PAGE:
On this page, we list the responses to questions we have been asked by Helpers. If you have a question for which the response could be useful for other Helpers, please let us know so that we can add it to this page.
How should payments be made for shopping?
This is matter for each person to choose for themselves. Our Helpers are generally very flexible. Some of the people being helped are quite ‘tech savvy’ and can order shopping online and pay for it online, then asking our Helpers to collect it for them and to leave it on their doorsteps. Others pay by phone. An example is the Avenue Store in Blackford Avenue, for which some people place an order by phone and give their card details to the shop assistant (whom they often know) and again, our Helper will simply collect the shopping for them. Several of the larger supermarkets offer ‘click and collect’ services which the ‘tech savvy’ isolated people can use, simply then asking their Helper to collect the groceries for them. Sainsbury’s offers a “Volunteer shopping card” which can be bought online by the isolated person and then used by the Helper. Waitrose similarly sells “Volunteer’s Shopping Cards” online.
In other cases, the Helpers have arranged to go and get the shopping, pay for it, and then to telephone the person being helped just before they return with the shopping, to advise the cost. Ideally we would want the isolated person to pay the Helper online but we acknowledge that it is a minority of the older isolated people who would be comfortable doing that. So, in general, the isolated person then leaves an envelope with a cheque or cash in it in an agreed place near the doorstep, the Helper leaves the shopping there and takes the cheque or cash.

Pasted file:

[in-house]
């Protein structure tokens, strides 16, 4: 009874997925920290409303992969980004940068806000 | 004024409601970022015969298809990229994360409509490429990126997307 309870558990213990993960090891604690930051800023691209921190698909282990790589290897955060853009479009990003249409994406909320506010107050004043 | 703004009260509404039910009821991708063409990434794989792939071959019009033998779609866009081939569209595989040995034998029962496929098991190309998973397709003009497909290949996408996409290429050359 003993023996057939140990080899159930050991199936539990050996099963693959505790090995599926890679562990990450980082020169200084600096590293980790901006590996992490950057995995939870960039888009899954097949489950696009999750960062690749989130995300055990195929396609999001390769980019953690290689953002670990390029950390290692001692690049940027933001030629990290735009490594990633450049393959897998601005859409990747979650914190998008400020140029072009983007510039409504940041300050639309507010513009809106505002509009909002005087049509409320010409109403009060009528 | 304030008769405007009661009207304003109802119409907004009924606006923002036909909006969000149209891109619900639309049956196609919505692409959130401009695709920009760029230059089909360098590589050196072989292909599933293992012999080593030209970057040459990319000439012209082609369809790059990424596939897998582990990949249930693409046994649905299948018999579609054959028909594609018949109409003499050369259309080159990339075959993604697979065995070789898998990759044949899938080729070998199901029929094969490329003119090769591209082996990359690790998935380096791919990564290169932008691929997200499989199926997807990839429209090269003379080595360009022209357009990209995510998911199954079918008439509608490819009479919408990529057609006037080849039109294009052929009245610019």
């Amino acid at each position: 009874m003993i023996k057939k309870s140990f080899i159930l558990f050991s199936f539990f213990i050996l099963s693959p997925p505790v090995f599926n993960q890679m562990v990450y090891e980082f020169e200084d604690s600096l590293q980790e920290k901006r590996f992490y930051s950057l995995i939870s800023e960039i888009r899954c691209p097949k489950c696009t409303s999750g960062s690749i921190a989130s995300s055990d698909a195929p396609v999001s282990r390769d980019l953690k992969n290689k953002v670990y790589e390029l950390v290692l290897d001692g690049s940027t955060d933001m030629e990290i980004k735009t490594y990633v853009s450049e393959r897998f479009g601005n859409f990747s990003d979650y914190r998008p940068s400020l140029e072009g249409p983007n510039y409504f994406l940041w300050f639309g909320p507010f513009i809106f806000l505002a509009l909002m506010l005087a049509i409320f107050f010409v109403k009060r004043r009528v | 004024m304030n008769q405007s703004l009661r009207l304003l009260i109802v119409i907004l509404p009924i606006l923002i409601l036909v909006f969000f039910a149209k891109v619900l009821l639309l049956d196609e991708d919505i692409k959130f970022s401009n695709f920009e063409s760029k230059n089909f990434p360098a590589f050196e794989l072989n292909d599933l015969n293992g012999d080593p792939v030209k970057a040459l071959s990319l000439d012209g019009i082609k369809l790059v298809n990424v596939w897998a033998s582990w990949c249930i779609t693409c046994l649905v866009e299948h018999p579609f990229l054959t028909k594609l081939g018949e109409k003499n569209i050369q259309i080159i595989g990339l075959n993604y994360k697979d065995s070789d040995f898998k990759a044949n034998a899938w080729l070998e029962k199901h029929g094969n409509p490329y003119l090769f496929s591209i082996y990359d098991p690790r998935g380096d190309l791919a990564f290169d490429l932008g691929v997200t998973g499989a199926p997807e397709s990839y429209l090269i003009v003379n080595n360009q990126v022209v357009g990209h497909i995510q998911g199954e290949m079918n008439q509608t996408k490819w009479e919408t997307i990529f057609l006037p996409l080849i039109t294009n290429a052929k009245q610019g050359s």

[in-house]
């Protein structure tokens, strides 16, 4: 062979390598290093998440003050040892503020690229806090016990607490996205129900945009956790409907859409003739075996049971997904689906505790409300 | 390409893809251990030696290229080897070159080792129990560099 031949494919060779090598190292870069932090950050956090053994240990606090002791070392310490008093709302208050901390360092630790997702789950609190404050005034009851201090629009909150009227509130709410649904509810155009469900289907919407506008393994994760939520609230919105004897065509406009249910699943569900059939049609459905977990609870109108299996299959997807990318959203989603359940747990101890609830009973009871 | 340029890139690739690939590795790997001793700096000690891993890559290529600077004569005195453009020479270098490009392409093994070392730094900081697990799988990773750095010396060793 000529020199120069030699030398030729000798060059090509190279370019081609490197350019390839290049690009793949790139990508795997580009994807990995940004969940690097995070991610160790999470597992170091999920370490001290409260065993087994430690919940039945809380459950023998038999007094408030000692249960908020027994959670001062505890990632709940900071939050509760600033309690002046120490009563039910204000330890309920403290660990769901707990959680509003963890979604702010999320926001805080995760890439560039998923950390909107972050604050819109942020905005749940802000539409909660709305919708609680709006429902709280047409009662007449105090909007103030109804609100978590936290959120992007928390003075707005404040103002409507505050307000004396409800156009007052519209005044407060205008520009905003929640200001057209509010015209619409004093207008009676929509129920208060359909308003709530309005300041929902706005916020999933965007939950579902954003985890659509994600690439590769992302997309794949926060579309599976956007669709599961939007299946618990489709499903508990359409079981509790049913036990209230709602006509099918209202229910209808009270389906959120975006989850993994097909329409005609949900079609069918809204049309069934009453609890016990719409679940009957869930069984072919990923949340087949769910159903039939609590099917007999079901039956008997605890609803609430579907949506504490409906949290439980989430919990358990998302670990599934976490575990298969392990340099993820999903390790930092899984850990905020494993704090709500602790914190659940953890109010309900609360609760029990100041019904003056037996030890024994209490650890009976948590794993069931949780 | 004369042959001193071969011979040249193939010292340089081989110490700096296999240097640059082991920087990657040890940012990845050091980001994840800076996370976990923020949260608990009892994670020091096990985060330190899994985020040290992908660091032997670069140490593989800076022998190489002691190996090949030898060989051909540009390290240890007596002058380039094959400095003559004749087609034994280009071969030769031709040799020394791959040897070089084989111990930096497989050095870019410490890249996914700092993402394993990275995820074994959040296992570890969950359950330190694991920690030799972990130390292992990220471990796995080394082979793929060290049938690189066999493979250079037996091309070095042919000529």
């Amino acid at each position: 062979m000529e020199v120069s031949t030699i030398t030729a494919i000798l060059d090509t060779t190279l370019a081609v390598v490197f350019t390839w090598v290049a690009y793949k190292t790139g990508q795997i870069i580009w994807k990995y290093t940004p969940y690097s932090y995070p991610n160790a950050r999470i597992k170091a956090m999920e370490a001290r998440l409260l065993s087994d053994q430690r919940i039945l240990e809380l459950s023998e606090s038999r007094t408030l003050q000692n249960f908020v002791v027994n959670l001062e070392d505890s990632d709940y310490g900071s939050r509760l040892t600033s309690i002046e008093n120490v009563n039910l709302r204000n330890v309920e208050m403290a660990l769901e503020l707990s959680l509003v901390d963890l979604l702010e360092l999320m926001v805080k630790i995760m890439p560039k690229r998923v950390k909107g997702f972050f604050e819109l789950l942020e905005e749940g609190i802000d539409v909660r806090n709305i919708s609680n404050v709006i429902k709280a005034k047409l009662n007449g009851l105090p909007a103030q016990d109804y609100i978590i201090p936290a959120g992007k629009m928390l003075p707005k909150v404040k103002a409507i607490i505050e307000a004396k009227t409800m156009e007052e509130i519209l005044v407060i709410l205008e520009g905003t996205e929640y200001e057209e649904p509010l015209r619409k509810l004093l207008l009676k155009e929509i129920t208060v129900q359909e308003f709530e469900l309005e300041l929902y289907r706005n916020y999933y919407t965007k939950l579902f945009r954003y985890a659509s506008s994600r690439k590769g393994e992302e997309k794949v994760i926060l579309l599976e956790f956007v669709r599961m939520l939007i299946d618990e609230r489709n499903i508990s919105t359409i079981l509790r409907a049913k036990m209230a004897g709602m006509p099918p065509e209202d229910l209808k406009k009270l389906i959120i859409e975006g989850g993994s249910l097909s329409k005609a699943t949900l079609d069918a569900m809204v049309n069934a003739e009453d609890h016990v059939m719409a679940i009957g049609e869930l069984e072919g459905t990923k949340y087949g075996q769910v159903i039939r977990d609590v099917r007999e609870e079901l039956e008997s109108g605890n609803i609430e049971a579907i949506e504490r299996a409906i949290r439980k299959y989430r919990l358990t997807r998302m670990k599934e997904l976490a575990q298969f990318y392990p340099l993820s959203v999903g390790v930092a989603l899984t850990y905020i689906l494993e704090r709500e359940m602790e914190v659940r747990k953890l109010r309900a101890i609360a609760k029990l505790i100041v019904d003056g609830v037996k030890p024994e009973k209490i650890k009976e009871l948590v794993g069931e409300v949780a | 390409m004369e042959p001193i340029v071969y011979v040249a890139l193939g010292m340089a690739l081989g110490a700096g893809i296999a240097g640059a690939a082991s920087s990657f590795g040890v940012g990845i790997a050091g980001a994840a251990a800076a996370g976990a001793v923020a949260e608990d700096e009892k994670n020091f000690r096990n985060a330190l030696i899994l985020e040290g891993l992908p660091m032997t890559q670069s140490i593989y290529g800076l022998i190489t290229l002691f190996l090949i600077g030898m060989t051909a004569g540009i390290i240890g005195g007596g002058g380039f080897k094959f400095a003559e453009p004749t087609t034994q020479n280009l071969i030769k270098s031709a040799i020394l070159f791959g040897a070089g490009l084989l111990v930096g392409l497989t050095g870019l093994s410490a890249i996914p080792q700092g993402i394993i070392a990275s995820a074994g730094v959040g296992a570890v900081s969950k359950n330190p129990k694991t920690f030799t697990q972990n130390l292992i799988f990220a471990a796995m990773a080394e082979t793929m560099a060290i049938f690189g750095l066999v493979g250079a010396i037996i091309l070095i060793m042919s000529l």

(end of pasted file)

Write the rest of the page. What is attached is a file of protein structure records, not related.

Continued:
We appreciate that, although many older residents prefer to use cash, this is not a long-term solution as they will run out of cash in a long shutdown. We would not agree to our Helpers being given a bank card to collect cash from a cash machine for an isolated person. We therefore encourage all other forms of payment first, with the ‘cash in an envelope’ as a last resort.
Can I take my assigned person to the shops if they ask me?
Generally, no. The reason that you are helping someone is because they need to be isolated for their own protection. We appreciate that it is frustrating for many people who have been isolated for weeks now and would welcome a trip outside. However, the Scottish Government’s guidance is clear:
If the person you are helping has received a letter from the Scottish Government advising them that they are in the “Shielding” category, then they must not leave their home. You should endeavour to be clear whether the person you are helping is in this category. If they are, and they ask you to take them out, e.g. to the shops, you should politely refuse but make clear that you will help them to get whatever they need – shopping, prescriptions, newspapers etc.
Higher risk group
- instructed to get a flu jab as an adult each year on medical grounds;
- aged 70 or older; or